Military Wiki
2/1st Field Regiment
2-1st Field Regiment Bardia 1941 (AWM image 005307).JPG
Gunners from the 2/1st at Bardia
Active 1939–1945
Country Australia
Branch Australian Military Forces
Type Regiment
Role Artillery
Part of 6th Division

World War II

The 2/1st Field Regiment was an Australian Army artillery regiment raised as part of the all volunteer Second Australian Imperial Force during World War II. Formed in October 1939, the regiment was assigned to the 6th Division. Shortly after it was raised, the regiment was deployed to the Middle East, where it was briefly re-roled as an anti-aircraft regiment before returning to the field artillery role. In 1941, the regiment served in North Africa and in Greece, before being withdrawn back to Australian in early 1942, following Japan's entry into the war. In late 1942, and early 1943, the regiment took part in the defence of Port Moresby during the fighting along the Kokoda Track, before taking part in the Battle of Buna–Gona and the defence of Wau, remaining in New Guinea on garrison duties until August 1943. Withdrawn to Australia, a long period of training followed before the regiment took part in its final campaign of the war Aitape–Wewak campaign in 1945.


The 2/1st Field Regiment was raised in October 1940, as part of the all volunteer Second Australian Imperial Force (2nd AIF). Assigned to the 6th Division, its headquarters opened at Ingleburn, New South Wales, and the majority of its personnel were recruited from New South Wales.[1] At the outset, the regiment consisted of two batteries, designated as the 1st and 2nd Batteries. After training in Australia, the regiment embarked for the Middle East in January 1940, arriving in Palestine the following month. After several months, part of the regiment's personnel – the regimental headquarters and the 1st Battery – were used to form an anti-aircraft (AA) regiment, designated as "Y Anti-Aircraft Regiment", along with elements of the 2/4th Infantry Battalion, to provide light air defence around Haifa. Later, the infantrymen returned to their battalion and the regiment was redesignated as the "2/1st Field Regiment (Anti-Aircraft)", with three AA batteries designated "A", "B" and "C". These batteries were sent to Egypt and occupied Aboukir, Sidi Bisr, Port Fuad and Helwan.[2]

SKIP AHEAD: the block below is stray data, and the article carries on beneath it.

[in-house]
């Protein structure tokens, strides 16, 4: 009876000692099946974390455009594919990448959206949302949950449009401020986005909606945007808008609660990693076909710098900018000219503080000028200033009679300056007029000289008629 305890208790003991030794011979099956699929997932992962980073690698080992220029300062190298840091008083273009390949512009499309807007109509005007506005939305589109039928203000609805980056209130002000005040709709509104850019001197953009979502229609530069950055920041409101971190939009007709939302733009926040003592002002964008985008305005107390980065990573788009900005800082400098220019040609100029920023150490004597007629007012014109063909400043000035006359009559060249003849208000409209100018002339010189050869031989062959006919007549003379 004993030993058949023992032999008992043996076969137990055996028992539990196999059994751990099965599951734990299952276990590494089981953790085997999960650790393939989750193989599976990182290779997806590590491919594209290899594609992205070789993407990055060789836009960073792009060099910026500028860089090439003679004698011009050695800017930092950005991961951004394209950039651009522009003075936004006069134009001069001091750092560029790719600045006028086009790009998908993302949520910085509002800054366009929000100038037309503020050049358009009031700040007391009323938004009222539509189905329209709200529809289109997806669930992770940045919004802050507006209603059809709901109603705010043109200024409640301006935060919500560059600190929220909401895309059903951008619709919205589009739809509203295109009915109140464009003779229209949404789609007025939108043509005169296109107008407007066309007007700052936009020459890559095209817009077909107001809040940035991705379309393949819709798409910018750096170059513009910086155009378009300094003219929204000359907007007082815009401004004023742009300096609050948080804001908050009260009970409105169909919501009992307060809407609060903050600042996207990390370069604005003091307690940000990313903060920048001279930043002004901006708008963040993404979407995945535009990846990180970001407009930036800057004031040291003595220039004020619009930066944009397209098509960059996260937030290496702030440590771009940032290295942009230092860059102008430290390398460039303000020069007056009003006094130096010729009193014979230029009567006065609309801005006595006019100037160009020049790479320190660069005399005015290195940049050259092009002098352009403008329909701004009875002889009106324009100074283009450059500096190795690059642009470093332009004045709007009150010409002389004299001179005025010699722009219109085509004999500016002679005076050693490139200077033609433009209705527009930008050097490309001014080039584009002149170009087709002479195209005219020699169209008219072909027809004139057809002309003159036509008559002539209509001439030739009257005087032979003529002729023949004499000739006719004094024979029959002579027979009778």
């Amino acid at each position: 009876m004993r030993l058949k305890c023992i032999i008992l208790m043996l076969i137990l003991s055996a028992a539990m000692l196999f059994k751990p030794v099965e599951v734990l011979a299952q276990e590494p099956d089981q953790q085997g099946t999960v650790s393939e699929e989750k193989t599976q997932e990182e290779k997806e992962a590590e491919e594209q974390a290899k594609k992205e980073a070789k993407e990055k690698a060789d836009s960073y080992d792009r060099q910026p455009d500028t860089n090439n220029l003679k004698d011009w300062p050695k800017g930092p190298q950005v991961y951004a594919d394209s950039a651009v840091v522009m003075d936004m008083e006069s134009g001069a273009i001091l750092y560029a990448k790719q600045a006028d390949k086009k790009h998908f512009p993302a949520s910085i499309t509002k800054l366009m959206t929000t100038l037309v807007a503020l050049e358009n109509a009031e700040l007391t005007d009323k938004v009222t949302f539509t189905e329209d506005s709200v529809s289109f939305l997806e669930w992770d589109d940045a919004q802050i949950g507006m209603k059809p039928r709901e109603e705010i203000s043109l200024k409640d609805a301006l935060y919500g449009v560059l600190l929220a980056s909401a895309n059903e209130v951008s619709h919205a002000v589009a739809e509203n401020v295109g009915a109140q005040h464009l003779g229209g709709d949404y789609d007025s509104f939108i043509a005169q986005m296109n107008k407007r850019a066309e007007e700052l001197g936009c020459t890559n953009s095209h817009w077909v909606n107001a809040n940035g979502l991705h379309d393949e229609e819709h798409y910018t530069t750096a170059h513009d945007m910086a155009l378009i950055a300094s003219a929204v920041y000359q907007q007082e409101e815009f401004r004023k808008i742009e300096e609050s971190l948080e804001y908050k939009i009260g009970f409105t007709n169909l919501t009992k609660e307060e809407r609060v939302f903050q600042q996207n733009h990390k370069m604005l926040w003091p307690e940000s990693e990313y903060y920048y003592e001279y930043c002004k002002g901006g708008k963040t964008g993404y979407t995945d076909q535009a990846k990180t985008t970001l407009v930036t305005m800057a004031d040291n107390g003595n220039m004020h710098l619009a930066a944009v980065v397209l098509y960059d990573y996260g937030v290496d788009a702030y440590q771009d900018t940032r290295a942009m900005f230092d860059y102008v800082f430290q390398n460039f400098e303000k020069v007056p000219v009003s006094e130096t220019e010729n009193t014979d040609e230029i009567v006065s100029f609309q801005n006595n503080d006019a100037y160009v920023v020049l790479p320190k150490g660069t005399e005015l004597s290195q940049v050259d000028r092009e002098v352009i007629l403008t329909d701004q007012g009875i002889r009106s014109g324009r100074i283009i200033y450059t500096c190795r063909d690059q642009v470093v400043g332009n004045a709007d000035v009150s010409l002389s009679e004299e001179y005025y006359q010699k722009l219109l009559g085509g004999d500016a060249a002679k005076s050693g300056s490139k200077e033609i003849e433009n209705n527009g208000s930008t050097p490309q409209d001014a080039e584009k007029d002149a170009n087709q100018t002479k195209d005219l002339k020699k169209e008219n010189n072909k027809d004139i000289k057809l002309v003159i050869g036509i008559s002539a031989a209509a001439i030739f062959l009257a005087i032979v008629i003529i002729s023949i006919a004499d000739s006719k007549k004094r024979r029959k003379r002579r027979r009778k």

At Helwan, in September 1940, the regiment was re-roled once again as a field regiment, and re-equipped. The following month, the 6th Division began large scale exercises in preparation for its commitment to the Western Desert campaign. In January 1941, the Australians went into action against the Italians for the first time, attacking Bardia. The 2/1st supported the 16th Brigade at this time, before switching to support the 19th Brigade's advance towards Tobruk. The regiment's headquarters then assumed control of a number of Australian and British artillery units as they pushed towards Derna, Barce and then Benghazi.[3] Following this, the 6th Division was deployed to Greece to defend against a German invasion. The regiment deployed in support, but the 2nd Battery remained in Egypt. By the time the regiment arrived, the invasion had begun and Allied forces were already in retreat; several rearguard actions were fought as they withdrew from Domokos towards Kalamata. The regiment's personnel were evacuated, but they lost most of their guns. The regiment concentrated at Khassa, in Palestine, where they were joined by the 2nd Battery in May. A third battery was raised for the regiment in September, designated as the 51st Battery.[3] The regiment remained in the Middle East until February 1942 when the 6th Division was recalled back to Australia in response to the growing threat posed by Japan's entry into the war. En route to Australia, the 16th and 17th Brigades, including the 2/3rd Field Regiment, were diverted to Ceylon where they formed a defensive garrison amidst concerns about a possible Japanese invasion.[4] As there were no artillery staff within the divisional headquarters on Ceylon, the regiment came directly under the command of the 16th Brigade at this time, and was based around Horana where they undertook defensive duties in the south of the island; the 1st Battery was detached to support the 2/1st Infantry Battalion around Katukurunda at this time. The 2nd Battery relieved them in May.[3]

A group of men in slouch hats struggle with a large object. In the background is a jeep and a Dakota.

A 25-pounder of the 2/1st Field Regiment is unloaded from a Dakota on the airfield at Wau. The gun was assembled and fired at Japanese positions around Wau later that day.